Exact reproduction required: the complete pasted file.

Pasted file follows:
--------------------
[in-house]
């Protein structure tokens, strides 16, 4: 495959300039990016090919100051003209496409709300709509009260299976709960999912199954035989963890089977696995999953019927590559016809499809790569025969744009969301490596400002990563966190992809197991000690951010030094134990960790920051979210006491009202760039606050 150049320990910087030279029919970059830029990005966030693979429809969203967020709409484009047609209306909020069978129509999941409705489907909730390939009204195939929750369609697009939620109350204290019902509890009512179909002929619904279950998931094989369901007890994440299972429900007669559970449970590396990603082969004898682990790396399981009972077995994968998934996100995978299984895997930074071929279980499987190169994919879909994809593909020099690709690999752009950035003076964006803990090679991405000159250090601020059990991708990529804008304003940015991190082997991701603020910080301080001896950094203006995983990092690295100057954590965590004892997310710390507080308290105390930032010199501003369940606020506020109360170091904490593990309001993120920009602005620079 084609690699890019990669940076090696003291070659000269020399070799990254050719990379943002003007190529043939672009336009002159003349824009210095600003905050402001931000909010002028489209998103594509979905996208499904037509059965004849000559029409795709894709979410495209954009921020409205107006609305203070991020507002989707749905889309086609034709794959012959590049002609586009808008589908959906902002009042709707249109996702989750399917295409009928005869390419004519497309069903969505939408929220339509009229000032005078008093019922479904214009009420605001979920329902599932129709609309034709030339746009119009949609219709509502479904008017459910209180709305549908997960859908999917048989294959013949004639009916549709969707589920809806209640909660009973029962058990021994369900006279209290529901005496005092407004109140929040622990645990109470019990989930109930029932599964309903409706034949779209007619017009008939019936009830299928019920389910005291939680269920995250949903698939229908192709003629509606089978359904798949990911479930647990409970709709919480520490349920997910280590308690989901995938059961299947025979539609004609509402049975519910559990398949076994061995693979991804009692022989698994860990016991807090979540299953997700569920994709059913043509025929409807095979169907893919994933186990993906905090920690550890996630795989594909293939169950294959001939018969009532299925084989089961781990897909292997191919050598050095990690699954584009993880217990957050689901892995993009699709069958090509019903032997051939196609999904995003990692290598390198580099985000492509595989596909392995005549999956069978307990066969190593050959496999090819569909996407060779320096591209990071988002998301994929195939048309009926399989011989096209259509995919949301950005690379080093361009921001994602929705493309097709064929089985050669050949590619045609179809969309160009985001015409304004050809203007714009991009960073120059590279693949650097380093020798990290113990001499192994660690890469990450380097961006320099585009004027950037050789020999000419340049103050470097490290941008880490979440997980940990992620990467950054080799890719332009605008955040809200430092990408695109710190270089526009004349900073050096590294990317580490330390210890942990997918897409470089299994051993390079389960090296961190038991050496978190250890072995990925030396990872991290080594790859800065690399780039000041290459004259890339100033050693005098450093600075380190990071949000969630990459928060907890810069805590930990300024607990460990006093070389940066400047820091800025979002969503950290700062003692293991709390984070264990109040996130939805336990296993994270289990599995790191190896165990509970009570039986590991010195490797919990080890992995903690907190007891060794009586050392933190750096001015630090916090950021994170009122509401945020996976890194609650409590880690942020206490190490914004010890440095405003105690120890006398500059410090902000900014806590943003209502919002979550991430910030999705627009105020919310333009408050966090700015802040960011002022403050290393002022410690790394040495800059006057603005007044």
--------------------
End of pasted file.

[in-house]
């Protein structure tokens, strides 16, 4: 495959300039990016090919100051003209496409709300709509009260299976709960999912199954035989963890089977696995999953019927590559016809499809790569025969744009969301490596400002990563966190992809197991000690951010030094134990960790920051979210006491009202760039606050 150049320990910087030279029919970059830029990005966030693979429809969203967020709409484009047609209306909020069978129509999941409705489907909730390939009204195939929750369609697009939620109350204290019902509890009512179909002929619904279950998931094989369901007890994440299972429900007669559970449970590396990603082969004898682990790396399981009972077995994968998934996100995978299984895997930074071929279980499987190169994919879909994809593909020099690709690999752009950035003076964006803990090679991405000159250090601020059990991708990529804008304003940015991190082997991701603020910080301080001896950094203006995983990092690295100057954590965590004892997310710390507080308290105390930032010199501003369940606020506020109360170091904490593990309001993120920009602005620079 084609690699890019990669940076090696003291070659000269020399070799990254050719990379943002003007190529043939672009336009002159003349824009210095600003905050402001931000909010002028489209998103594509979905996208499904037509059965004849000559029409795709894709979410495209954009921020409205107006609305203070991020507002989707749905889309086609034709794959012959590049002609586009808008589908959906902002009042709707249109996702989750399917295409009928005869390419004519497309069903969505939408929220339509009229000032005078008093019922479904214009009420605001979920329902599932129709609309034709030339746009119009949609219709509502479904008017459910209180709305549908997960859908999917048989294959013949004639009916549709969707589920809806209640909660009973029962058990021994369900006279209290529901005496005092407004109140929040622990645990109470019990989930109930029932599964309903409706034949779209007619017009008939019936009830299928019920389910005291939680269920995250949903698939229908192709003629509606089978359904798949990911479930647990409970709709919480520490349920997910280590308690989901995938059961299947025979539609004609509402049975519910559990398949076994061995693979991804009692022989698994860990016991807090979540299953997700569920994709059913043509025929409807095979169907893919994933186990993906905090920690550890996630795989594909293939169950294959001939018969009532299925084989089961781990897909292997191919050598050095990690699954584009993880217990957050689901892995993009699709069958090509019903032997051939196609999904995003990692290598390198580099985000492509595989596909392995005549999956069978307990066969190593050959496999090819569909996407060779320096591209990071988002998301994929195939048309009926399989011989096209259509995919949301950005690379080093361009921001994602929705493309097709064929089985050669050949590619045609179809969309160009985001015409304004050809203007714009991009960073120059590279693949650097380093020798990290113990001499192994660690890469990450380097961006320099585009004027950037050789020999000419340049103050470097490290941008880490979440997980940990992620990467950054080799890719332009605008955040809200430092990408695109710190270089526009004349900073050096590294990317580490330390210890942990997918897409470089299994051993390079389960090296961190038991050496978190250890072995990925030396990872991290080594790859800065690399780039000041290459004259890339100033050693005098450093600075380190990071949000969630990459928060907890810069805590930990300024607990460990006093070389940066400047820091800025979002969503950290700062003692293991709390984070264990109040996130939805336990296993994270289990599995790191190896165990509970009570039986590991010195490797919990080890992995903690907190007891060794009586050392933190750096001015630090916090950021994170009122509401945020996976890194609650409590880690942020206490190490914004010890440095405003105690120890006398500059410090902000900014806590943003209502919002979550991430910030999705627009105020919310333009408050966090700015802040960011002022403050290393002022410690790394040495800059006057603005007044």